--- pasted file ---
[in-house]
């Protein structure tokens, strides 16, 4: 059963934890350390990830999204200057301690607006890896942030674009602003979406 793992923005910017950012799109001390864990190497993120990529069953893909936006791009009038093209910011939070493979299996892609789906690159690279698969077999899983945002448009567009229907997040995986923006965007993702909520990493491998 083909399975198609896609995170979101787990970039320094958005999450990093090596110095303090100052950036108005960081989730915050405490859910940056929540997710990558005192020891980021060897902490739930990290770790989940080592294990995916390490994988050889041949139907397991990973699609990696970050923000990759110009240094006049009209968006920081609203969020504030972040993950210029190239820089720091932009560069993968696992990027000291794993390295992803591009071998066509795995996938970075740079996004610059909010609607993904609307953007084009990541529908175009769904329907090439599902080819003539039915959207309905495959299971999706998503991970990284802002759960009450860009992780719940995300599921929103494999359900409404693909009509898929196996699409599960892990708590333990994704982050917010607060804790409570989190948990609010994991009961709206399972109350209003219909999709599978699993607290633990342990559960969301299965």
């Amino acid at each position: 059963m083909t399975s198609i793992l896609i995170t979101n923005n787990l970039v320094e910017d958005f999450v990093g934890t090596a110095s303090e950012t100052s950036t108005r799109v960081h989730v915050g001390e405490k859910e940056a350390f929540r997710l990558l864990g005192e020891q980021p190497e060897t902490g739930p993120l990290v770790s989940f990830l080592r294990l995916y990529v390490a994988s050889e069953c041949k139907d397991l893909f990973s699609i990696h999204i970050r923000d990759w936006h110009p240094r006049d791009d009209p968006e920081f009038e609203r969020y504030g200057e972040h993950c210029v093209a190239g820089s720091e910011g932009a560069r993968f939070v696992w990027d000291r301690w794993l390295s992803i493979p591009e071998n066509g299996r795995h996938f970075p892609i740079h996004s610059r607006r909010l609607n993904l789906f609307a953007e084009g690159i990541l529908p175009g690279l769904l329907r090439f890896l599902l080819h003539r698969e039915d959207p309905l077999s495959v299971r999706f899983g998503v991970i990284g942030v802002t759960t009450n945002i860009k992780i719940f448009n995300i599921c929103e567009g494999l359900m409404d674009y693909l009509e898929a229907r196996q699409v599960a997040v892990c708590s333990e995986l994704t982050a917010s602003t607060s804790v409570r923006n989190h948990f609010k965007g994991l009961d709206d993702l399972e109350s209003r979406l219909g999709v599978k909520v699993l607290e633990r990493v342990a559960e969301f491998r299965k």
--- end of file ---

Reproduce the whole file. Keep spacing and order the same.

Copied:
[in-house]
């Protein structure tokens, strides 16, 4: 059963934890350390990830999204200057301690607006890896942030674009602003979406 793992923005910017950012799109001390864990190497993120990529069953893909936006791009009038093209910011939070493979299996892609789906690159690279698969077999899983945002448009567009229907997040995986923006965007993702909520990493491998 083909399975198609896609995170979101787990970039320094958005999450990093090596110095303090100052950036108005960081989730915050405490859910940056929540997710990558005192020891980021060897902490739930990290770790989940080592294990995916390490994988050889041949139907397991990973699609990696970050923000990759110009240094006049009209968006920081609203969020504030972040993950210029190239820089720091932009560069993968696992990027000291794993390295992803591009071998066509795995996938970075740079996004610059909010609607993904609307953007084009990541529908175009769904329907090439599902080819003539039915959207309905495959299971999706998503991970990284802002759960009450860009992780719940995300599921929103494999359900409404693909009509898929196996699409599960892990708590333990994704982050917010607060804790409570989190948990609010994991009961709206399972109350209003219909999709599978699993607290633990342990559960969301299965």
């Amino acid at each position: 059963m083909t399975s198609i793992l896609i995170t979101n923005n787990l970039v320094e910017d958005f999450v990093g934890t090596a110095s303090e950012t100052s950036t108005r799109v960081h989730v915050g001390e405490k859910e940056a350390f929540r997710l990558l864990g005192e020891q980021p190497e060897t902490g739930p993120l990290v770790s989940f990830l080592r294990l995916y990529v390490a994988s050889e069953c041949k139907d397991l893909f990973s699609i990696h999204i970050r923000d990759w936006h110009p240094r006049d791009d009209p968006e920081f009038e609203r969020y504030g200057e972040h993950c210029v093209a190239g820089s720091e910011g932009a560069r993968f939070v696992w990027d000291r301690w794993l390295s992803i493979p591009e071998n066509g299996r795995h996938f970075p892609i740079h996004s610059r607006r909010l609607n993904l789906f609307a953007e084009g690159i990541l529908p175009g690279l769904l329907r090439f890896l599902l080819h003539r698969e039915d959207p309905l077999s495959v299971r999706f899983g998503v991970i990284g942030v802002t759960t009450n945002i860009k992780i719940f448009n995300i599921c929103e567009g494999l359900m409404d674009y693909l009509e898929a229907r196996q699409v599960a997040v892990c708590s333990e995986l994704t982050a917010s602003t607060s804790v409570r923006n989190h948990f609010k965007g994991l009961d709206d993702l399972e109350s209003r979406l219909g999709v599978k909520v699993l607290e633990r990493v342990a559960e969301f491998r299965k």